My 2022 paper How Did That Happen? discussed in some detail the long-term impact of China’s One Child Policy which was in place from 1980 until 2016. That policy generated an unintended consequence which is a declining population, and in particular, a steep decrease in the working-age population. The likely impact of a declining population is slower economic growth and rising wages which may also spill over into other places given China’s large role in world trade.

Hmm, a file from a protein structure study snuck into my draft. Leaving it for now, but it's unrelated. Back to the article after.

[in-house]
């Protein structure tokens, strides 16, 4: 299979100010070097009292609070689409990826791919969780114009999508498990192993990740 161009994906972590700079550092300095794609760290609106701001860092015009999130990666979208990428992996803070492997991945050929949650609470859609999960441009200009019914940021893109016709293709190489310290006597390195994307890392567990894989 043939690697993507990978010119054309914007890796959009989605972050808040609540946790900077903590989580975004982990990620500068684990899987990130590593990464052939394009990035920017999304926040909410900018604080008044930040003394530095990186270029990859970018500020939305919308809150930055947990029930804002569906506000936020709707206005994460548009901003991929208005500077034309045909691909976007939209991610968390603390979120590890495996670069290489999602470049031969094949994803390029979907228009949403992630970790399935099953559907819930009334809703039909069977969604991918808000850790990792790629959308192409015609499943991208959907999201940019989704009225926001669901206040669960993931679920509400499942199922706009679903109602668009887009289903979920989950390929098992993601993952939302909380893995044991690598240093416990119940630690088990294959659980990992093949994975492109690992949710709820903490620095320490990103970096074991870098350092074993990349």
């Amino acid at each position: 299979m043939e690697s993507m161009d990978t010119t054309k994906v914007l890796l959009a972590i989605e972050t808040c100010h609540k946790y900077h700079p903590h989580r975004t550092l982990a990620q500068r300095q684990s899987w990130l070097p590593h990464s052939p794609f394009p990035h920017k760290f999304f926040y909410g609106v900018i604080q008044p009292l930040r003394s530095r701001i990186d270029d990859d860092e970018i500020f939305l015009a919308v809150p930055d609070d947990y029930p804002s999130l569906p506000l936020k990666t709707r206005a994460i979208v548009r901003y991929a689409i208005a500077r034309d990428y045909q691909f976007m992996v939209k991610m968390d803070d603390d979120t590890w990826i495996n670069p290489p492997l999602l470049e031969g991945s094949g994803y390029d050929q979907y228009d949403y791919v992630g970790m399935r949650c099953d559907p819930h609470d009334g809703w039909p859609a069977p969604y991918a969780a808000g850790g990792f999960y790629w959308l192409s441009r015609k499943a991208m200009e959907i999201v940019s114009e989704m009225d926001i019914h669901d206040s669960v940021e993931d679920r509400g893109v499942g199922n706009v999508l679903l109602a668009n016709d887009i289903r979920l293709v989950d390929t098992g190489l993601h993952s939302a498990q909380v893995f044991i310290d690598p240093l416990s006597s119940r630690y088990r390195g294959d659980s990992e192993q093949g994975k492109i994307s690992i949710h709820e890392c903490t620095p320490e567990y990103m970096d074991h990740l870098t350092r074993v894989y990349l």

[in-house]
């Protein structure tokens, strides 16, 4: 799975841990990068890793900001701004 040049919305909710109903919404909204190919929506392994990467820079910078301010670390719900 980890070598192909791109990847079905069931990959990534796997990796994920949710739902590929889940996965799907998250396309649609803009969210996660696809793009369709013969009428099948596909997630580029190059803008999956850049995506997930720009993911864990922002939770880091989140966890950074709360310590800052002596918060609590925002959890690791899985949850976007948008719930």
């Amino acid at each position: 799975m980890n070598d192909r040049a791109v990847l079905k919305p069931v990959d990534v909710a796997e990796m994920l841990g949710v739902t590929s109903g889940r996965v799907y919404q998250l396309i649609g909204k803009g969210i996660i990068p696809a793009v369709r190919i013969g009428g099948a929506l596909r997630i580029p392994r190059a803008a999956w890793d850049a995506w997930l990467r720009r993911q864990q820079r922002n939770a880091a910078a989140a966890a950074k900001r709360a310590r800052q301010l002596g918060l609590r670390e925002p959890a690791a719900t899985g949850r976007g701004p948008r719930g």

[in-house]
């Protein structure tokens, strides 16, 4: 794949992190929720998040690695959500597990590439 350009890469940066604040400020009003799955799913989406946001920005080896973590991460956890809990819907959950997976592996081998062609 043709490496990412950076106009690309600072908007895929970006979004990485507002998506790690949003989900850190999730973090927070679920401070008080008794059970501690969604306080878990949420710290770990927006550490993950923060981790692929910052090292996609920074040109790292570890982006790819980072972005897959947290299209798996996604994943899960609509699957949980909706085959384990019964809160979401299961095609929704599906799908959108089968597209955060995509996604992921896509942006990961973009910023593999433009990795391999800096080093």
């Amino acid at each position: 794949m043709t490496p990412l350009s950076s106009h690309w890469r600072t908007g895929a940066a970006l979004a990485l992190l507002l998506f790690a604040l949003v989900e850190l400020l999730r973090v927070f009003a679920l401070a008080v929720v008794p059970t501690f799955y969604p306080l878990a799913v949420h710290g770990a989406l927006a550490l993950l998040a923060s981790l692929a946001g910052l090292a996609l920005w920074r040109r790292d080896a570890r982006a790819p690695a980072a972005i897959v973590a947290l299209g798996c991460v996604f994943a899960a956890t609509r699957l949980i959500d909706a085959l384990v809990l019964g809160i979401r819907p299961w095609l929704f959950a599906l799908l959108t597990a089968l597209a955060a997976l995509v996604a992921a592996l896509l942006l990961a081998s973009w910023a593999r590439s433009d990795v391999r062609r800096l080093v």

Well, Nicole Hong and Zixu Wang of the New York Times reported yesterday that China has completely reversed course and is now taking major steps to increase its population. After allowing two children in 2016 and then three in 2021, several provinces are now permitting an unlimited number, even for unmarried couples. By way of context, out-of-wedlock births have historically been taboo! Several cities are encouraging college students to donate sperm and there are plans to provide national insurance coverage for fertility treatments, including in-vitro fertilization. According to Hong and Wang, all of these steps may have little impact because the major deterrent to having children continues to be their cost, irrespective of the change in government policy.